On a warm spring day of my youth, a bowl and rolling pin marked the beginning of my new life as an independent woman. I was heading off to college and my mother took me to Woolworth’s in Laredo, Texas to make the purchase. The bowl was a sturdy green ceramic that couldn’t have cost more than two dollars and the rolling pin might have cost even less, a far cry from some of the things I crave nowadays from places that sell gourmet cookware.
Through the years and through all my moves, I carried them around with me like a passport, a reminder of who I was and where I came from, until I finally lost track of both the bowl and the palote (rolling pin). But the shopping trip to buy them remains one of the fondest memories I have of my mother.
I imagine it was a bittersweet moment for her; I was her first-born daughter and the first to travel far away to study. She knew I would probably never again live at home, not to mention in the same town. Yet she didn’t betray her emotions. I did not understand what she must have felt that day until I became a mother myself. All these years later, I remember we bought the bowl and palote and celebrated the joy of the moment over a fountain coke at the drugstore counter.
We bought the bowl and the palote to make sure I would have the tools necessary to amasar, to prepare the dough for the daily morning ritual of making the tortillas needed to accompany breakfast. In time, as a busy student and later as a working mother, I would come to abandon the idea of having to make them from scratch. The fat content in the shortening traditionally used in flour tortillas also became a reason to go without. I began to prefer corn tortillas that I bought at the grocery store. The flour ones became a special treat to look forward to when my mother visited.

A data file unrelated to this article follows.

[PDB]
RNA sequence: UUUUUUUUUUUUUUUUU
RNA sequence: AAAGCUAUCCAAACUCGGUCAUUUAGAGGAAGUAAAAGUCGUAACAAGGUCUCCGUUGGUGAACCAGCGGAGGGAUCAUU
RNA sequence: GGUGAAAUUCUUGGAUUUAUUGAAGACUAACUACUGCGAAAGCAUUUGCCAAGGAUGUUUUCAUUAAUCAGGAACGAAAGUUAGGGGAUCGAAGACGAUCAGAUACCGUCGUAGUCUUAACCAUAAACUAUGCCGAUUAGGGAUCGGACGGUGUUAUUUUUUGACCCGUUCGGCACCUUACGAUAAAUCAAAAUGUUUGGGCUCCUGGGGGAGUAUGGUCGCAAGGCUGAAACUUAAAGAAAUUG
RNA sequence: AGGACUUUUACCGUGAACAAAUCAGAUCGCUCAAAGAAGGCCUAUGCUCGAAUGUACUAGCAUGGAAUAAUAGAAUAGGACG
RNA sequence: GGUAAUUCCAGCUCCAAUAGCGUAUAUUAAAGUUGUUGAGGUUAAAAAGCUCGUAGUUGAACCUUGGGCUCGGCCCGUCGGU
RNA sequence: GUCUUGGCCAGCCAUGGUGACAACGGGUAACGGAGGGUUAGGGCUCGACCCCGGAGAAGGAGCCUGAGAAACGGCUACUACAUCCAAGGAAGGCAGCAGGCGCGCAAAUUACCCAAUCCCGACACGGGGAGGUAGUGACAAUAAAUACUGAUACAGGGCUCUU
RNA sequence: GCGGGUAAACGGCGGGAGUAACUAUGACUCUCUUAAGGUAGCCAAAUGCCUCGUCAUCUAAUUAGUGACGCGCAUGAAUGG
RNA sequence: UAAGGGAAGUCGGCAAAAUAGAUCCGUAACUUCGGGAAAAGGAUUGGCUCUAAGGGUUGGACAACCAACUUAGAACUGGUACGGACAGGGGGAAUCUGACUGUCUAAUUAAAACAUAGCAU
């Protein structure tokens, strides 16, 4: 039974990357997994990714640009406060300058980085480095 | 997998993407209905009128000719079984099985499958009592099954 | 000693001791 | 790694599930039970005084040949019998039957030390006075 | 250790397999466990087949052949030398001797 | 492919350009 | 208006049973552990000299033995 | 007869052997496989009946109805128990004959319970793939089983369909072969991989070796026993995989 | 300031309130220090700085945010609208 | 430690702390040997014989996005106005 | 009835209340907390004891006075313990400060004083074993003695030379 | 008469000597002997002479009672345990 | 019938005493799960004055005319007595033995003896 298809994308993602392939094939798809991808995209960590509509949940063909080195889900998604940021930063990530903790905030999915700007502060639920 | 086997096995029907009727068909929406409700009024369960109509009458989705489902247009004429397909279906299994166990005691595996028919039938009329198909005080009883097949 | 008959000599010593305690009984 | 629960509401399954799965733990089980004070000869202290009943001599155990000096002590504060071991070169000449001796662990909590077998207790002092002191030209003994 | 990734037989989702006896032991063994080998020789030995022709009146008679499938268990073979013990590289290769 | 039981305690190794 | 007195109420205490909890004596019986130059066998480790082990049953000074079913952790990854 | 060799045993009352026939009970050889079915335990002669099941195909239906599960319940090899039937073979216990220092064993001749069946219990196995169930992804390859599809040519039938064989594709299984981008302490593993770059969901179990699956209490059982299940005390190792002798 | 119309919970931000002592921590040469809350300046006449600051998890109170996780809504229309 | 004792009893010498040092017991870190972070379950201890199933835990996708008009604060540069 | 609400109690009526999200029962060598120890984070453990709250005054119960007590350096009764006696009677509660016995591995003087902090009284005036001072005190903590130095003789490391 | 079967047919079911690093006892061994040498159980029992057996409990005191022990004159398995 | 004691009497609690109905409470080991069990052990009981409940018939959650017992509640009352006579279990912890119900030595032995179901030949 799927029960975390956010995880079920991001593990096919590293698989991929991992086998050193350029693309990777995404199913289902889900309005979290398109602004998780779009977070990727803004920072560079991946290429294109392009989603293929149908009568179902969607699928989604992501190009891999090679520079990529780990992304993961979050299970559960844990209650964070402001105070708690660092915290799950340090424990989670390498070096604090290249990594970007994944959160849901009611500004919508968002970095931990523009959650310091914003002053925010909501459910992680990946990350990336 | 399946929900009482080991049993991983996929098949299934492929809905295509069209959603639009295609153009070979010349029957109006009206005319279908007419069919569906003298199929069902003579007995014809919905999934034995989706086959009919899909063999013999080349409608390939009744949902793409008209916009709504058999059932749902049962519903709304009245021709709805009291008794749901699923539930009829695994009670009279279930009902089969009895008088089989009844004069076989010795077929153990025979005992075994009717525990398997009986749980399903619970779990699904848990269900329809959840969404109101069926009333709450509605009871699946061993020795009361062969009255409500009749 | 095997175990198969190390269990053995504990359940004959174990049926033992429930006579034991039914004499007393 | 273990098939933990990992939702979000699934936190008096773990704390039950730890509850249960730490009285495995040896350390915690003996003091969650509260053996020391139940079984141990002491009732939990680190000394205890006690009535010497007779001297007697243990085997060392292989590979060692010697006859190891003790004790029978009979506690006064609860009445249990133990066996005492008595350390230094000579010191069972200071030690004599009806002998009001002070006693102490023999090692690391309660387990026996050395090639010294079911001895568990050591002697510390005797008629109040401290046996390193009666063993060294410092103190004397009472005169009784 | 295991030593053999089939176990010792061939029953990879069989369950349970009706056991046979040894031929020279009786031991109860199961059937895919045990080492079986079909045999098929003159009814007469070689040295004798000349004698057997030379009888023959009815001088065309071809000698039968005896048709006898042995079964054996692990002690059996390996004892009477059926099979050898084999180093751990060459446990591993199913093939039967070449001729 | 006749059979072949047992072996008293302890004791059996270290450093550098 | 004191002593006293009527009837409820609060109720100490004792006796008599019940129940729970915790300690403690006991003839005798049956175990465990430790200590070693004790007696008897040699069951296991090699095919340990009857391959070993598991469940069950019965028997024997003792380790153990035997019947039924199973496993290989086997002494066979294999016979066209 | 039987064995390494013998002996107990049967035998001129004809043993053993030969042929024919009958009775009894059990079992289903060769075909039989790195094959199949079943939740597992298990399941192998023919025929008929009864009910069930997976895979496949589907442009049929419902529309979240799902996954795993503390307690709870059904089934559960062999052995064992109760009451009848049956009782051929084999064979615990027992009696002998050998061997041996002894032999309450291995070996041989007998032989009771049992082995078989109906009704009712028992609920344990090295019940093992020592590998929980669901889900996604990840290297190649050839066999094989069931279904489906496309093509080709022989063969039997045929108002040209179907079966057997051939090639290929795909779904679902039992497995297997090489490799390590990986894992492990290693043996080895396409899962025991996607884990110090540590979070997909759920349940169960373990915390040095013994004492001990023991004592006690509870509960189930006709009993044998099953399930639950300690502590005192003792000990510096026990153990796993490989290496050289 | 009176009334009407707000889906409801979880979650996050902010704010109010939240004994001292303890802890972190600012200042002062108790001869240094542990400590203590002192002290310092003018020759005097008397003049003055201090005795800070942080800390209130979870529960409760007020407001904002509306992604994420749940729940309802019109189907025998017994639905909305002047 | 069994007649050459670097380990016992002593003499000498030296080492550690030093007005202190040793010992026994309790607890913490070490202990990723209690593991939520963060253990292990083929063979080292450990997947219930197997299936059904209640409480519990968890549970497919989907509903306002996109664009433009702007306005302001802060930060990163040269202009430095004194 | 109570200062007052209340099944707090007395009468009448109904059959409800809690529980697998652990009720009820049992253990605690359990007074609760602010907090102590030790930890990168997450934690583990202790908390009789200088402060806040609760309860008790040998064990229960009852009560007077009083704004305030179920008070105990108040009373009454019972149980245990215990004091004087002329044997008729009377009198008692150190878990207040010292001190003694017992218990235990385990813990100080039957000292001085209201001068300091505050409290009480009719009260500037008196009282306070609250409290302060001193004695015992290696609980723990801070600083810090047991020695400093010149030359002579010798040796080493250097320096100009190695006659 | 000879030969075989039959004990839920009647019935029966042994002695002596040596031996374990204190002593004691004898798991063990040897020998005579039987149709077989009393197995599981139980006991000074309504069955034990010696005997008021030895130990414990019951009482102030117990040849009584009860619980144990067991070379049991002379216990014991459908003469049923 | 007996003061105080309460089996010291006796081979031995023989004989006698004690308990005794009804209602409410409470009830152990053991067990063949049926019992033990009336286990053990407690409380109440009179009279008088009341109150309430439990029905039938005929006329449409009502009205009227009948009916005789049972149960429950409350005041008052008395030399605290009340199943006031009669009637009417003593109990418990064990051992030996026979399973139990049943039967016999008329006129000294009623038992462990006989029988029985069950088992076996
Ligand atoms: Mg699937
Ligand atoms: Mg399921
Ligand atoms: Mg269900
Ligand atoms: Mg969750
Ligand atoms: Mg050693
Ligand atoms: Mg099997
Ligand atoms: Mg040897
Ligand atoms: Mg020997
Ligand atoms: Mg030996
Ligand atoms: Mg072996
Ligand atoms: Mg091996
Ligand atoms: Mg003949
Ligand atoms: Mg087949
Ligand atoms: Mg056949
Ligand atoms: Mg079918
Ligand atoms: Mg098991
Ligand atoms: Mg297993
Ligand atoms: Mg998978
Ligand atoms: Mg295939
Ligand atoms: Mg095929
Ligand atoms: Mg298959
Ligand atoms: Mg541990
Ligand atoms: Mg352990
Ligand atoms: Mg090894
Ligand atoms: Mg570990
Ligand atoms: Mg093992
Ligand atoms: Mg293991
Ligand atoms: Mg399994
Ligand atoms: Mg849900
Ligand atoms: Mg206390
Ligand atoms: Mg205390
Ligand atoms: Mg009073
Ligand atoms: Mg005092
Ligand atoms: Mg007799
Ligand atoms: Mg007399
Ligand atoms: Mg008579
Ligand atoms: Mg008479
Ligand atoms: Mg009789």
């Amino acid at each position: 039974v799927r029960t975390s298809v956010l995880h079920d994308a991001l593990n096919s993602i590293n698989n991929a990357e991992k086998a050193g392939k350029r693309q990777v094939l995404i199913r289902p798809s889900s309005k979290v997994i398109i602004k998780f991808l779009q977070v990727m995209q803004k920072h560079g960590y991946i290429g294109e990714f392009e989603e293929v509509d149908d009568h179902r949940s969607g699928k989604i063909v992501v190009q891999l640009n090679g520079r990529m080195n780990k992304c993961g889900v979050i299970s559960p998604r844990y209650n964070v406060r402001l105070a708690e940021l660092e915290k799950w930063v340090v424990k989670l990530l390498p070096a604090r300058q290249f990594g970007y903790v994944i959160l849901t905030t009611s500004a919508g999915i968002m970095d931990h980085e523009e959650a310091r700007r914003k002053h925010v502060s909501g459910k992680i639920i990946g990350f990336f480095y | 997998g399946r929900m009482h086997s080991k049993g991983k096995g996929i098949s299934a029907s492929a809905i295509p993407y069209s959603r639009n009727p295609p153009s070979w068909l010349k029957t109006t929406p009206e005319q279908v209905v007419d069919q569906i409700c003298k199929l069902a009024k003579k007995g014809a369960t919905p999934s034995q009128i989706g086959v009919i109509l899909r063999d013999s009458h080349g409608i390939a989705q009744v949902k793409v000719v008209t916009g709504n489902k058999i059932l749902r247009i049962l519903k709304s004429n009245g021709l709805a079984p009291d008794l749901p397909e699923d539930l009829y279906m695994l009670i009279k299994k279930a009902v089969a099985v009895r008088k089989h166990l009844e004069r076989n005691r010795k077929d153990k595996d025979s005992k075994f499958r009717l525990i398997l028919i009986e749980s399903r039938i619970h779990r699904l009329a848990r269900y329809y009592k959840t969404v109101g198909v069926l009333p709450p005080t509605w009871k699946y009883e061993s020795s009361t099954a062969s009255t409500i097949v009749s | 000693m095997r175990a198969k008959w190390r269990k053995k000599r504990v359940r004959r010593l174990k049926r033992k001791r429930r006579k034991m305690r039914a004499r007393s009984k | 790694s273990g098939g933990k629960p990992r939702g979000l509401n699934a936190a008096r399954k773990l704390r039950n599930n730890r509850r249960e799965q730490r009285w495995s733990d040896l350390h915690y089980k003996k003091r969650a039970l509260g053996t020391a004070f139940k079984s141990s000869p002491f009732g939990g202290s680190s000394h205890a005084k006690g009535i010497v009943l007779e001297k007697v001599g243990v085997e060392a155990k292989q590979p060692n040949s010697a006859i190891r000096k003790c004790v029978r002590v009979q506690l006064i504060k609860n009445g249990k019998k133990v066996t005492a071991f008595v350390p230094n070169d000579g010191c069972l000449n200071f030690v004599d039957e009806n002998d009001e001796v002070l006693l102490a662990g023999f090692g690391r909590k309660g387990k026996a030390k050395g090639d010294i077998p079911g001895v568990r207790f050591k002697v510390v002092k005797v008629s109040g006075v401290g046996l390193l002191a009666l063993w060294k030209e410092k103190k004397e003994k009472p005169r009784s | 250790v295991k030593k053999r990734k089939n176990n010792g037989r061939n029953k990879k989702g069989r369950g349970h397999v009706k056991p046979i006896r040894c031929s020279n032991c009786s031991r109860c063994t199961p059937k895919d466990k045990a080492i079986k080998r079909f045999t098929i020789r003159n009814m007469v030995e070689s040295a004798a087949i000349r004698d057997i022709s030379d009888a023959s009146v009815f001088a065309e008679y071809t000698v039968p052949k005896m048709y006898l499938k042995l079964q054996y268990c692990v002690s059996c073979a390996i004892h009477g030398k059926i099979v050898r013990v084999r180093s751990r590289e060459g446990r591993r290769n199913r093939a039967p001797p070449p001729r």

Corn tortillas are the norm in most of Mexico. However, in northern Mexico and along the U.S. border, both wheat flour and corn tortillas are eaten; wheat are for breakfast and corn for lunch and dinner.
I’ve adapted this recipe from my mother’s, cutting the quantity for shortening in half and substituting with peanut or canola oil for health considerations. Also, in my house, we didn’t stack our flour tortillas. We liked them flaky, so we separated each one, leaning them against the inside of a basket where they could cool slightly without becoming sweaty or gummy. And we would eat them like that, fresh, warm, and delightfully flaky.
- 2 cups flour
- 1 teaspoon salt
- 2 tablespoons shortening
- 2 tablespoons peanut or canola oil
- ½ cup warm water
- In a large bowl mix the salt with the flour.
- Add the shortening and oil and mix thoroughly with your hands.
- Form a dough by adding the water slowly with one hand as you mix the dough with the other, until a soft dough is formed.
- Roll out the tortillas and cook on a warm griddle, turning on both sides.
- Place in a basket without stacking them as they come out.
- Serve immediately with eggs, beans, etc.